In Jeffery Goldberg’s well known article about the crisis in the U.S.-Israel relationship, a senior Obama administration official spoke about Prime Minister Netanyahu’s approach to the Palestinians. “The bad thing about [Netanyahu] is that he won’t do anything to reach an accommodation with the Palestinians or with the Sunni Arab states. The only thing he’s interested in is protecting himself from political defeat. He’s not [Yitzhak] Rabin, he’s not [Ariel] Sharon, he’s certainly no [Menachem] Begin. He’s got no guts.”

An Obama administration official told me that Netanyahu was too scared to take the necessary risks for peace. In my discussions with members of the administration, I never heard the question asked, “Why won’t Netanyahu and Israel take risks for peace?” It was assumed that Israel should take risks and it was inconceivable that they wouldn’t. In the days preceding the last Israeli election, Netanyahu seemed to say that he didn’t see a chance for a Palestinian state in his next term. Even after clarifying his comments, the Obama administration refused to believe him, painting him as against the two state solution. That Netanyahu kept getting reelected when he was such a coward and taking steps in the wrong directions for Israel’s advancement was beyond their understanding. Lately things have gotten even more confusing for Obama officials. Isaac Herzog of the left leaning Zionist Union party, and the head of Israel’s opposition, agreed with Netanyahu that there doesn’t seem to be a chance for a two state solution now. With just about all of Israel’s democratically elected officials doubting the chance for peace, the Obama administration must be beside themselves in trying to understand how a populace could work against what is best for it. Someone in the Obama administration needs to look in the mirror and ask themselves why Israel hasn’t changed its settlement position?

Prime Minister Netanyahu isn’t continuously reelected without reason. Whether he is following the will of the people or thinks the same as most of us, his top priority is the Israeli people’s security. Although Iran poses an existential threat to Israel, the most immediate threat to Israelis’ lives is Palestinian terror. The last months of shootings, stabbings and car rammings has been a nightmare for Israelis. With seemingly no way to protect ourselves, we demand a strong response and have no interest in listening to talk of creating a state of the Palestinians. Memories of the pullout from Lebanon and withdrawal from Gaza, with the ensuing tens of thousands of rockets landing in Israel keep anyone from a hope that a withdrawal from the disputed territories will bring anything other than a Hamas takeover or ISIS infiltration. Both of these nightmare scenarios stem from a weakened Palestinian Authority and will result in rocket fire on Israel.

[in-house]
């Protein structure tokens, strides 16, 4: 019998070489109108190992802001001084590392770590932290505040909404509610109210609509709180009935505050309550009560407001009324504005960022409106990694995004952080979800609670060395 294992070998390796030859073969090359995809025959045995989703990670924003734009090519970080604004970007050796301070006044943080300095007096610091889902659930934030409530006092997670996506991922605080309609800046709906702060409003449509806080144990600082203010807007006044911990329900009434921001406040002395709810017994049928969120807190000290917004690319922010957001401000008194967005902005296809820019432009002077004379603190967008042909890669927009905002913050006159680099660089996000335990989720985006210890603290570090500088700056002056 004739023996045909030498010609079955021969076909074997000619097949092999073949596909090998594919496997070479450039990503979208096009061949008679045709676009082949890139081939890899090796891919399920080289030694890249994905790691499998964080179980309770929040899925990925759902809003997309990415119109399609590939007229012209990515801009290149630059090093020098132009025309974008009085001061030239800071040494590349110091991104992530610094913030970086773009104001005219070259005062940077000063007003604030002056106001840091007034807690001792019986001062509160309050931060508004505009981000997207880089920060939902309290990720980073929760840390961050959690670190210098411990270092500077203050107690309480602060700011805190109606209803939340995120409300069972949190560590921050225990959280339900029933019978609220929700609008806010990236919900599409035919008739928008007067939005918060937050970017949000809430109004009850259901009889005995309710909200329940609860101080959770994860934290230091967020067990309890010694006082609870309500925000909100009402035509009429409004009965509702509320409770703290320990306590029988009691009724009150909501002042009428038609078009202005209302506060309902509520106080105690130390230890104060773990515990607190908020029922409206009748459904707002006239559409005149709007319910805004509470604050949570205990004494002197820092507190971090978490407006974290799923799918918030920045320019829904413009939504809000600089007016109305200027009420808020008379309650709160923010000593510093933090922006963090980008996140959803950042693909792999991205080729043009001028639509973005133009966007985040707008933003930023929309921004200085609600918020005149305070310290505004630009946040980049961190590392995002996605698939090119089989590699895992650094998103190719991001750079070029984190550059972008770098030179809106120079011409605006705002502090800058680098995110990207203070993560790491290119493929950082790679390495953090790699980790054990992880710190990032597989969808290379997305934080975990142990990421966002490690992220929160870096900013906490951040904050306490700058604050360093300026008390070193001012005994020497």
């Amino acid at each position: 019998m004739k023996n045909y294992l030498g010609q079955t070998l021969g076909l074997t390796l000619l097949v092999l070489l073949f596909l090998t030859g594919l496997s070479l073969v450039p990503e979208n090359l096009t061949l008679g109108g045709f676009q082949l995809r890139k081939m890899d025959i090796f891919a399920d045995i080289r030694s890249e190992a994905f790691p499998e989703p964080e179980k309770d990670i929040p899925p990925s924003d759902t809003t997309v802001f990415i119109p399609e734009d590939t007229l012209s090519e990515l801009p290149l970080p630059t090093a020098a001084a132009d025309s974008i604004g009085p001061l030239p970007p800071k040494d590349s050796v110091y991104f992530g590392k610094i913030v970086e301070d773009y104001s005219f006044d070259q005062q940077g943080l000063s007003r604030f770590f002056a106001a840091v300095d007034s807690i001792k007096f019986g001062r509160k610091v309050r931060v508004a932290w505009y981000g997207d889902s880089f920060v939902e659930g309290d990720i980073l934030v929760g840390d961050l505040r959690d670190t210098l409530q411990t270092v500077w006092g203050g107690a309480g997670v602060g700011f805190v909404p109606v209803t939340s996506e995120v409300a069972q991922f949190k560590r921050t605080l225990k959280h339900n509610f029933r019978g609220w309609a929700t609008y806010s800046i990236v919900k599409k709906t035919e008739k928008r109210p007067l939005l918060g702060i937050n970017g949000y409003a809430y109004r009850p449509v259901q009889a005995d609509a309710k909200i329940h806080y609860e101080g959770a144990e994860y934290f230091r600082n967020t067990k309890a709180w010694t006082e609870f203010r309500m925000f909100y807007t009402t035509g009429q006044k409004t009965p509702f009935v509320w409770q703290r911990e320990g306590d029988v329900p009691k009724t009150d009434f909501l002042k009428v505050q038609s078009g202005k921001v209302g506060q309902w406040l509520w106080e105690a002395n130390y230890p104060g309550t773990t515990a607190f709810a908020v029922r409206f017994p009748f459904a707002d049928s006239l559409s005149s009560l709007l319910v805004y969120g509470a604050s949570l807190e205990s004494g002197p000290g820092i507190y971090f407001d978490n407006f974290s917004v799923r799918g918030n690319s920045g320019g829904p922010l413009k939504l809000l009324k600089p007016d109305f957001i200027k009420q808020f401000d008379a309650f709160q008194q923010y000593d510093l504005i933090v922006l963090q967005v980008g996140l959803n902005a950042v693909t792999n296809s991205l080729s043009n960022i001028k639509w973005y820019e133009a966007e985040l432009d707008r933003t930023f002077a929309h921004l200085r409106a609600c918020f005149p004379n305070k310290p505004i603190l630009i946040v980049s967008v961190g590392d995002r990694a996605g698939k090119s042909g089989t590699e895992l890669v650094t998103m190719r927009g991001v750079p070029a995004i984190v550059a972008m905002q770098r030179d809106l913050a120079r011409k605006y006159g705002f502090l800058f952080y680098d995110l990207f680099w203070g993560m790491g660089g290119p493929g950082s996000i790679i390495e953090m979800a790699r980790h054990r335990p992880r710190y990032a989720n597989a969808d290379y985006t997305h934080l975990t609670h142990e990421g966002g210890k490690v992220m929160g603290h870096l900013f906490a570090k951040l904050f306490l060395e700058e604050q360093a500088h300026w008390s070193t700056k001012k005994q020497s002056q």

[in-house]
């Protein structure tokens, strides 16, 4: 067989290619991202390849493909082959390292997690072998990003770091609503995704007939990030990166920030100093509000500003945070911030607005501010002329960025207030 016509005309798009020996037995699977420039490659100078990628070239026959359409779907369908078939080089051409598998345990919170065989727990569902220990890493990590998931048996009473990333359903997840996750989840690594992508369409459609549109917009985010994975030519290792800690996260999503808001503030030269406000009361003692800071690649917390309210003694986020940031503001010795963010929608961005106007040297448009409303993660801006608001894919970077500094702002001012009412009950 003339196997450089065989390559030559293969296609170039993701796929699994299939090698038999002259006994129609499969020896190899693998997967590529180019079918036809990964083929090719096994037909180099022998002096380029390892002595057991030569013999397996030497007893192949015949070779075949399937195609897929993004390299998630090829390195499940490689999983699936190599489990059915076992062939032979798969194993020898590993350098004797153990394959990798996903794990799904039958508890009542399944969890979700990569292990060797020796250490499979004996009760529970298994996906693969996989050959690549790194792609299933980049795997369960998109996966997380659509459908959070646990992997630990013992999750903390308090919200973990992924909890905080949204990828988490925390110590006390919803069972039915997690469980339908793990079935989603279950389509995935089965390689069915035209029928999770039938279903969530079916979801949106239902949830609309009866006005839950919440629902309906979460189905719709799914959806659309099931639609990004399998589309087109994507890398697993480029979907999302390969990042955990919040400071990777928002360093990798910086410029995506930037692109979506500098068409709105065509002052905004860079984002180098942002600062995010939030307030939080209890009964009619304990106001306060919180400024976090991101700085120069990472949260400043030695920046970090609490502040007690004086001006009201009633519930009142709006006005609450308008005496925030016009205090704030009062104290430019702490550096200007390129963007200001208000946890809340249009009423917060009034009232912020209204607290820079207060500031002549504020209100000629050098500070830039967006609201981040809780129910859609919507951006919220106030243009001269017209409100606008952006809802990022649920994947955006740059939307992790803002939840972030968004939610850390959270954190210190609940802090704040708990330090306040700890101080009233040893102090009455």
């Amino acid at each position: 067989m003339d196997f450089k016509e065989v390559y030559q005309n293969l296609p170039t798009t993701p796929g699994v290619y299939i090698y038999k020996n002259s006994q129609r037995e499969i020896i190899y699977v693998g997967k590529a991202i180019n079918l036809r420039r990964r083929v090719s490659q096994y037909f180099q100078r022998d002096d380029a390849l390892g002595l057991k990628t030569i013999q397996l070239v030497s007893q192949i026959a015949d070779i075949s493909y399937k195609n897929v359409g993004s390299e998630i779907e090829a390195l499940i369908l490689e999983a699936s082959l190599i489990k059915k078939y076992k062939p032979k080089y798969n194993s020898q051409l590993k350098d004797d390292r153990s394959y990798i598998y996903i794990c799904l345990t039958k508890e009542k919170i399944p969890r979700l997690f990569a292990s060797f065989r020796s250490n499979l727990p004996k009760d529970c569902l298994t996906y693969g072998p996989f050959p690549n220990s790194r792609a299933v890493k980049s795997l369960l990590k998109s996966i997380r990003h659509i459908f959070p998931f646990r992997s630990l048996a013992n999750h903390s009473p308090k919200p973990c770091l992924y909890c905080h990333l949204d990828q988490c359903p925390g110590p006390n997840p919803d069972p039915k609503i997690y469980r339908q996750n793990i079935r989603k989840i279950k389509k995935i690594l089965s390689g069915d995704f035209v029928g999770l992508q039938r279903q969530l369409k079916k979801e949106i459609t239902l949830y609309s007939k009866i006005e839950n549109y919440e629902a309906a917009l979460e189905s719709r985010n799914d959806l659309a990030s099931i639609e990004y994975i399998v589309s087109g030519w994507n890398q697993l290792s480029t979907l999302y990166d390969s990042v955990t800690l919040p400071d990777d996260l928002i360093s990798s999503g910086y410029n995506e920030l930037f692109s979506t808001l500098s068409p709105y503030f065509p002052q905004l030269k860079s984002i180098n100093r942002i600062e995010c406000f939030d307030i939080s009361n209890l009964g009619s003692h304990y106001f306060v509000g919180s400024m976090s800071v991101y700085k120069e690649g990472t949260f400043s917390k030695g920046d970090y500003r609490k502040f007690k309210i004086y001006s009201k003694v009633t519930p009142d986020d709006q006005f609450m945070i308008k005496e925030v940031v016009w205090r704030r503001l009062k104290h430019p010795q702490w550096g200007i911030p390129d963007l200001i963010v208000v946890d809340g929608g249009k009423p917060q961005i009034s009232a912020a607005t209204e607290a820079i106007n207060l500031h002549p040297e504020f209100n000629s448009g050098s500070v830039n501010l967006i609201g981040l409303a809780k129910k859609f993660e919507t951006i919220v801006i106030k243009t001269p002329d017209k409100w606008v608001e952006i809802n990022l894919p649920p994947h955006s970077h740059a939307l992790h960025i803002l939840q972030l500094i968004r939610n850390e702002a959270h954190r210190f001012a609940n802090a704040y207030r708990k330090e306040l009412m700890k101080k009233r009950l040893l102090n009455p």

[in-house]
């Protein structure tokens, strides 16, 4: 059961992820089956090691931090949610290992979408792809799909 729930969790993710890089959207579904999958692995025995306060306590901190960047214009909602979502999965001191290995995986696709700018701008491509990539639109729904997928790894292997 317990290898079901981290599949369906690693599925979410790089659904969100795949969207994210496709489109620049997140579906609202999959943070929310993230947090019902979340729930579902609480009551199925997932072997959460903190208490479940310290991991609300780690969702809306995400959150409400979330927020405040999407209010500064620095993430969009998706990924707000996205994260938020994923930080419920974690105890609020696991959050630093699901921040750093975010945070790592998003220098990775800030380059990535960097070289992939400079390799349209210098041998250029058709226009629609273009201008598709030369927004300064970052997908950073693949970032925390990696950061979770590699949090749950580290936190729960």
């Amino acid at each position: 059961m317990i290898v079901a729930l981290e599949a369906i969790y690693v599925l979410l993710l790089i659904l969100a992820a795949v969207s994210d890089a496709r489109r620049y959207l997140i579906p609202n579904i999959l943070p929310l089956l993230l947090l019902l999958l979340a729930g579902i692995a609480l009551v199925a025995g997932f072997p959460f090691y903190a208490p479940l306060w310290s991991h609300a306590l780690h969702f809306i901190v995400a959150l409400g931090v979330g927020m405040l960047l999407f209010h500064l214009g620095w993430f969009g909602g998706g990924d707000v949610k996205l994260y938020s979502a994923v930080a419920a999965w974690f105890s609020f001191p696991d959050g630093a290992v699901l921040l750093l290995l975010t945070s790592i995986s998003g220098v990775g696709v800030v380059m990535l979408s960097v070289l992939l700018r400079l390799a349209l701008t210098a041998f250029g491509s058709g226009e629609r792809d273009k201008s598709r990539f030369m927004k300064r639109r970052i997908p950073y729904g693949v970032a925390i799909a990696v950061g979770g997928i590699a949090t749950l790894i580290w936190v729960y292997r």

What’s my advice for Ambassador Shapiro? Switch the tone from public criticism of Israel to serious and vocal criticism of the Palestinian Authority and the terrorism that is occurring. Speak more of Palestinian incitement, whether on public television, official schools or in the Mosques of the territories. Talk about the U.S. aid dollars, ($75 million!) used to support families of terrorists by the PA, and schools and streets being named after suicide bombers. The list of possible areas of legitimate criticism is endless.

The Obama administration has taken great strides in security and intelligence cooperation with Israel. These efforts have saved thousands of Israeli lives. Life without the Iron Dome batteries would be horrific, with hundreds of dead and thousands of injured Israelis. Yet, as God described us, we are a stubborn people and we need constant encouragement. If you aren’t constantly holding Israel’s hand, Israel – legitimately or not – will feel that you’re not on its side. If the Israeli public saw and constantly heard that America’s attention was drawn to its security concerns it would be bolstered and confident that they aren’t alone in this struggle.

Ironically, American current statements and policy on the Israeli-Palestinian conflict are halting the exact results America aims to accomplish – the Israeli public electing a Prime Minister willing to take risks and the establishment of a Palestinian State. Through refocusing America’s messaging, whether it comes from the President himself, the State Department or the Ambassador, from Israel’s settlement activity to Palestinian terror and Israel’s legitimate cause for concern, Israelis would be willing to take risks. As long as all they hear is criticism, Israelis will bunker down and lose all dreams of a peace process and a Palestinian State.